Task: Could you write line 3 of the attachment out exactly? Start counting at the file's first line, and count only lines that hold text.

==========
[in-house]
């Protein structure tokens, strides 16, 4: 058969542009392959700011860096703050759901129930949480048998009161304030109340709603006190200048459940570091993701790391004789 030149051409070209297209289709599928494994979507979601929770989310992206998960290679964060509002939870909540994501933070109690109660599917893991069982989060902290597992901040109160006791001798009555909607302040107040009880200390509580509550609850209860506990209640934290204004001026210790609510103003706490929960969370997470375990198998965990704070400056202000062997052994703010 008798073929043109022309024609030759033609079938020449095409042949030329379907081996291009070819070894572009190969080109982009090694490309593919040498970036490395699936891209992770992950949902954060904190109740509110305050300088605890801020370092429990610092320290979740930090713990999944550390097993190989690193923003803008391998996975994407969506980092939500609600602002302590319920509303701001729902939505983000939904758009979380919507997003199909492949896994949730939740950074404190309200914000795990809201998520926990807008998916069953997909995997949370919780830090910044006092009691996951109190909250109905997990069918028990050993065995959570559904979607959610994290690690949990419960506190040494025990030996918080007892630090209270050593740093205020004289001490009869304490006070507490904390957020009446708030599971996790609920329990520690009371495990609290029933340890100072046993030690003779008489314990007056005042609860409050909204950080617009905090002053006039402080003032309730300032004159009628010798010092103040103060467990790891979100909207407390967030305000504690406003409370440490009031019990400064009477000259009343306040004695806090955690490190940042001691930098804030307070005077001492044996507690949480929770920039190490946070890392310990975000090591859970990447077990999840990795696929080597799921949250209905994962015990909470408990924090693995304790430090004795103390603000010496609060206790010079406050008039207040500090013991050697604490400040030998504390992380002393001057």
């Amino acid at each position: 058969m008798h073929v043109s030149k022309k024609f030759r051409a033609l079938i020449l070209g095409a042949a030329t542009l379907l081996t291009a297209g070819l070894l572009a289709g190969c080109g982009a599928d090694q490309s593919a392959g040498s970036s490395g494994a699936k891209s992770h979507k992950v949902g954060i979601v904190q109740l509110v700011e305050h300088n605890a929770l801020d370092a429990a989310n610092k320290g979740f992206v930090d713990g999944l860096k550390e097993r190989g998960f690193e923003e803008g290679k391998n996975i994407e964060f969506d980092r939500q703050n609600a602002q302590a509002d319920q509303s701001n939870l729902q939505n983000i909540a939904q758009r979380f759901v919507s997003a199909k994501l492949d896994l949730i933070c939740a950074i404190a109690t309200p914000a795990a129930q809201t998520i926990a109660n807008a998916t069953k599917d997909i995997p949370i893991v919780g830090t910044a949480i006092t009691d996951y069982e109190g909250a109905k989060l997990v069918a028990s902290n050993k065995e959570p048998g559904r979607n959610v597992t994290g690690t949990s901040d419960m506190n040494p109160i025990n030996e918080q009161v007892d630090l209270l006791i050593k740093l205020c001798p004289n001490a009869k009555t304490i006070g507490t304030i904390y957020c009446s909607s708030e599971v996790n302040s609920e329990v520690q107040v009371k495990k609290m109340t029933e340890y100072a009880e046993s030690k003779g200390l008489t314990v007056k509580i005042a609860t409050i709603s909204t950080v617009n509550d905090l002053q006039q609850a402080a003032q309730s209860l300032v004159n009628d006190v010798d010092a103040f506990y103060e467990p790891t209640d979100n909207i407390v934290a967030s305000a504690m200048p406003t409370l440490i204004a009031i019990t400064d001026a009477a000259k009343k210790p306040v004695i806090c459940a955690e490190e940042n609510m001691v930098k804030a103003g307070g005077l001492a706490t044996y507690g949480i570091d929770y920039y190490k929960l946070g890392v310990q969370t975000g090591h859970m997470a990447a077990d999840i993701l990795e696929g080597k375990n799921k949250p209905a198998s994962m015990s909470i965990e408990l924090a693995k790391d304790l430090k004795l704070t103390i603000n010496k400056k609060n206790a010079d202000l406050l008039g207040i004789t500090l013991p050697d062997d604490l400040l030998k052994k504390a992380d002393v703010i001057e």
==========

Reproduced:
């Amino acid at each position: 058969m008798h073929v043109s030149k022309k024609f030759r051409a033609l079938i020449l070209g095409a042949a030329t542009l379907l081996t291009a297209g070819l070894l572009a289709g190969c080109g982009a599928d090694q490309s593919a392959g040498s970036s490395g494994a699936k891209s992770h979507k992950v949902g954060i979601v904190q109740l509110v700011e305050h300088n605890a929770l801020d370092a429990a989310n610092k320290g979740f992206v930090d713990g999944l860096k550390e097993r190989g998960f690193e923003e803008g290679k391998n996975i994407e964060f969506d980092r939500q703050n609600a602002q302590a509002d319920q509303s701001n939870l729902q939505n983000i909540a939904q758009r979380f759901v919507s997003a199909k994501l492949d896994l949730i933070c939740a950074i404190a109690t309200p914000a795990a129930q809201t998520i926990a109660n807008a998916t069953k599917d997909i995997p949370i893991v919780g830090t910044a949480i006092t009691d996951y069982e109190g909250a109905k989060l997990v069918a028990s902290n050993k065995e959570p048998g559904r979607n959610v597992t994290g690690t949990s901040d419960m506190n040494p109160i025990n030996e918080q009161v007892d630090l209270l006791i050593k740093l205020c001798p004289n001490a009869k009555t304490i006070g507490t304030i904390y957020c009446s909607s708030e599971v996790n302040s609920e329990v520690q107040v009371k495990k609290m109340t029933e340890y100072a009880e046993s030690k003779g200390l008489t314990v007056k509580i005042a609860t409050i709603s909204t950080v617009n509550d905090l002053q006039q609850a402080a003032q309730s209860l300032v004159n009628d006190v010798d010092a103040f506990y103060e467990p790891t209640d979100n909207i407390v934290a967030s305000a504690m200048p406003t409370l440490i204004a009031i019990t400064d001026a009477a000259k009343k210790p306040v004695i806090c459940a955690e490190e940042n609510m001691v930098k804030a103003g307070g005077l001492a706490t044996y507690g949480i570091d929770y920039y190490k929960l946070g890392v310990q969370t975000g090591h859970m997470a990447a077990d999840i993701l990795e696929g080597k375990n799921k949250p209905a198998s994962m015990s909470i965990e408990l924090a693995k790391d304790l430090k004795l704070t103390i603000n010496k400056k609060n206790a010079d202000l406050l008039g207040i004789t500090l013991p050697d062997d604490l400040l030998k052994k504390a992380d002393v703010i001057e």